To the men whose duty had called them to slog along at the side of the Hump, the switch to the McGovern Bus brought miraculous relief. “You gotta go see the Hump’s press room, just to see what disaster looks like,” a reporter urged me. The Humphrey press room, a bunker-like affair in the bowels of the Beverly Hilton, contained three tables covered with white tablecloths, no typewriters, no chairs, no bar, no food, one phone (with outside lines available only to registered guests), and no reporters. The McGovern press suite, on the other hand, contained 12 typewriters, eight phones, a Xerox Telecopier, a free bar, free cigarettes, free munchies, and a skeleton crew of three staffers. It was not only Rumor Central, but also a miniature road version of Thomas Cook and Son. As the new arrivals to the McGovern bus quickly found out, the McGovern staff ran the kind of guided tour that people pay great sums of money to get carted around on. They booked reservations on planes, trains, and hotels; gave and received messages; and handled Secret Service accreditation with a fierce, Teutonic efficiency. And handed out reams of free information. On any given day, the table in the middle of the press suite was laden with at least a dozen fat piles of handouts, and the door was papered with pool reports.
It is just these womblike conditions that give rise to a condition known as “pack journalism,” a condition that causes much of American political journalism to be shallow, obvious, pointless and boring beyond description. Many reporters travel with a single candidate throughout an entire election year. Trapped on one bus, they eat, drink, gamble and trade information with the same bunch of colleagues week after week, and soon all their stories begin to sound the same. All the stories come from the same handout, the same pool report, or the same speech by the candidate, and the “pack” dynamic insures that almost all the reporters will take the same approach to the story. It is hard to locate any reporter who will not vehemently denounce pack journalism, but the political journalists who resist its temptations are few.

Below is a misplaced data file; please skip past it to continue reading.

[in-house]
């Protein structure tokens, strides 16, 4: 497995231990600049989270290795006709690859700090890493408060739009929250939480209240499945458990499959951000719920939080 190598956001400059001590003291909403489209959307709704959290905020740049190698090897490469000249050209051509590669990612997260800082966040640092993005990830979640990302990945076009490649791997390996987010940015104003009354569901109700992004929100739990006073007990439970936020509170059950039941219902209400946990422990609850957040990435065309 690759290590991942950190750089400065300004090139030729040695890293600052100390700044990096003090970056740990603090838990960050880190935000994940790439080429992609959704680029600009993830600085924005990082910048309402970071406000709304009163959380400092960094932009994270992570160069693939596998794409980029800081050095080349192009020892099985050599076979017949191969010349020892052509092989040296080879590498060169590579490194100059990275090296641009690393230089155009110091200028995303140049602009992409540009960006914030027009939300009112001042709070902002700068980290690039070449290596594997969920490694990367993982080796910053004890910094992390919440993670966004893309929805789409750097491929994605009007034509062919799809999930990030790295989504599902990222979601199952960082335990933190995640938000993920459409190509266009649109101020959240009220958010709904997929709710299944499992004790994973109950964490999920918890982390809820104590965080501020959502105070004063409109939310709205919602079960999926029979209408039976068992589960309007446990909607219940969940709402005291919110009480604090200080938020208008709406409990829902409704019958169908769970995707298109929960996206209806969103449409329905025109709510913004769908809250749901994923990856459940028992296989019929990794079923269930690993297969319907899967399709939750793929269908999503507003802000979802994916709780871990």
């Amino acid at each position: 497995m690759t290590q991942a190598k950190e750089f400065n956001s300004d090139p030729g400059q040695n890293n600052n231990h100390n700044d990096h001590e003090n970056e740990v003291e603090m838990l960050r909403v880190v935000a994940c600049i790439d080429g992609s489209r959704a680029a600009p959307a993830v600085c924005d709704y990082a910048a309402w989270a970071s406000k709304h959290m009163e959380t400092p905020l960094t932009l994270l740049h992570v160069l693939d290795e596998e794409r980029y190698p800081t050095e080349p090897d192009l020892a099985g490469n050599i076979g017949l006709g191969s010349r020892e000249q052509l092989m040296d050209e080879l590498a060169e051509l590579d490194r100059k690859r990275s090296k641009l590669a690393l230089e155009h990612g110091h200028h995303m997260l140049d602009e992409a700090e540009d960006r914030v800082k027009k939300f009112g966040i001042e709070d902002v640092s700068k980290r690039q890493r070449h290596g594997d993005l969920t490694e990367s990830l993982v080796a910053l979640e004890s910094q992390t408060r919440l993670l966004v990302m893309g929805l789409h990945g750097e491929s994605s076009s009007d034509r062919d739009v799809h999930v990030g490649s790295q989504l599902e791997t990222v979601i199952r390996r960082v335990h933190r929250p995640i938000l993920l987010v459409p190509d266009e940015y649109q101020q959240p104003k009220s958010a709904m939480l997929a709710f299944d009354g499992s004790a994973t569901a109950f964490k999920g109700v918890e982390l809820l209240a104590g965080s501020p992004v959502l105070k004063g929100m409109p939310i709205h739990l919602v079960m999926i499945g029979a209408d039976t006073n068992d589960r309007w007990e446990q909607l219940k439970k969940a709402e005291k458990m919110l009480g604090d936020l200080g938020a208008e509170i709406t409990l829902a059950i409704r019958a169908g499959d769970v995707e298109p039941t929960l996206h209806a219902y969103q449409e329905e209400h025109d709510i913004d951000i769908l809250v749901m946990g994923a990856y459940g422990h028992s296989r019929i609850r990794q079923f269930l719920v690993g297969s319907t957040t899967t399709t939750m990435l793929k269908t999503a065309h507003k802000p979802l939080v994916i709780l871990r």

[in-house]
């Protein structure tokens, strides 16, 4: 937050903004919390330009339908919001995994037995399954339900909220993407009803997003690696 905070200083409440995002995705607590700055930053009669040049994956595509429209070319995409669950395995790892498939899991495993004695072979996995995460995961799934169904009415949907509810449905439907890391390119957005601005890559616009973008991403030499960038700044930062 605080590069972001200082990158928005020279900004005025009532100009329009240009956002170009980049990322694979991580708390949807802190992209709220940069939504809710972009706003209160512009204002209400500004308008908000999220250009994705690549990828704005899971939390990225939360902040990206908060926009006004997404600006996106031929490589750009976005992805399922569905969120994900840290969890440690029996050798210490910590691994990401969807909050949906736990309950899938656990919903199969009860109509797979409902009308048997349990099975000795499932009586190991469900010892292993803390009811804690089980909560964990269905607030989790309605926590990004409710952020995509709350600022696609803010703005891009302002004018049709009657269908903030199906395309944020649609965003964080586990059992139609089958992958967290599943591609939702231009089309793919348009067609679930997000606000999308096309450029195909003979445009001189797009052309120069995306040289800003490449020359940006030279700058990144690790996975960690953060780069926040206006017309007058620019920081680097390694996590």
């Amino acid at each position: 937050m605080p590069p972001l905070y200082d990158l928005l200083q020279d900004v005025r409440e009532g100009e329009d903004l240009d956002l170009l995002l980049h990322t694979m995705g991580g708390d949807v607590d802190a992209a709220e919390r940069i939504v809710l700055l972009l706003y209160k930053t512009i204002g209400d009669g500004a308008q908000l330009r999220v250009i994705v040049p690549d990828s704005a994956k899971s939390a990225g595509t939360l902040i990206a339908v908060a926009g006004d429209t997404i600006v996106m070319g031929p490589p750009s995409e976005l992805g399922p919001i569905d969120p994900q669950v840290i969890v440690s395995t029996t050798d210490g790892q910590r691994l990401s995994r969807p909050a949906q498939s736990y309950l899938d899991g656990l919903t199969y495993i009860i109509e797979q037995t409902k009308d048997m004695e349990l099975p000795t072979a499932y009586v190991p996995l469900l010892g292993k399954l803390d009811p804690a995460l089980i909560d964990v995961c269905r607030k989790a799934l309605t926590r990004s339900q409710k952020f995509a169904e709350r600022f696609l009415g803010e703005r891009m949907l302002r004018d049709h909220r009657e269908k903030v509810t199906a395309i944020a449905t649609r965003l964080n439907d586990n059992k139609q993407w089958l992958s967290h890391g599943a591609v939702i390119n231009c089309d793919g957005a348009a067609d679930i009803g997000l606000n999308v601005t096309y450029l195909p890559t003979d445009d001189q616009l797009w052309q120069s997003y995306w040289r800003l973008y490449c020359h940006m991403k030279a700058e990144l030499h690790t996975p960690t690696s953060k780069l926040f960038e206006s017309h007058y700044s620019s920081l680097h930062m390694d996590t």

One muggy afternoon in Los Angeles, I went to consult with Karl Fleming, a former political reporter and bureau chief for Newsweek who was rumored to be a formidable critic of pack journalism. One of the reasons he quit Newsweek was that he got fed up riding around on campaign extravaganzas.
“I got so frustrated during the Nixon campaign,” he grinned, “that I went to Ron Ziegler one day— – we were flying some-goddam-where— – and said, ‘Ron, I come to you as a representative of the press corps to ask you this question.’ I said, The question is: What does Nixon do upon the occasion of his semiannual erection?’ Ziegler never cracked a goddam smile. Then I said: ‘The consensus is that he smuggles it to Tijuana.'”
Fleming leaned back in his chair and laughed hard.
“Gee,” I said, “you must have been fucked after that.”
“It doesn’t make any difference if you’re fucked or you’re not fucked,” said Fleming. “You delude yourself into thinking: ‘Well, if I get on the bad side of these guys, then I’m not gonna get all that good stuff.’ But pretty soon the realization hits that there isn’t any good stuff and there isn’t gonna be any good stuff. Nobody’s getting anything that you’re not getting, and if they do it’s just more of the same bullshit.”
I told Fleming that I was puzzled as to why so many newspapers felt they needed to have correspondents aboard the press bus; a couple of wire service guys and a camera crew should be able to cover a candidate’s comings, goings and official statements more than thoroughly
“Papers that have enough money are not content to have merely the AP reports,” he said. “They want to have their own person in Washington because it means prestige for the paper and because, in a curious way, it gives the editors a feeling of belonging to the club, too. I’ll guarantee you that three-fourths of the goddam stuff – —the good stuff— – that the Washington Press Corps reporters turn up never gets into print at all. The reason it is collected is because it is transmitted back to the editor, to the publisher, to the ‘in’ executive cliques on these newspapers and networks and newsmagazines. It’s sent in confidential, FYI memos or just over the phone. You give the publisher information that his business associates or his friends at the country club don’t have; you’re performing a very valuable function for him and that, by God, is why you get paid.
“But while these papers want to have a guy there getting all the inside stuff, they don’t want reporters who are ballsy enough and different enough to make any kind of trouble. It would worry the shit out of them if their Washington reporter happened to come up with a page one story that was different from what the other guys were getting. And the first goddam thing that happens is, they pick up the phone and call this guy and say, ‘Hey, if this is such a hot story, how come AP or the Washington Post doesn’t have it?’ And the reporter’s in big fuckin’ trouble. The editors don’t want scoops. Their abiding interest is making sure that nobody else has got anything that they don’t have— – not getting something that nobody else has.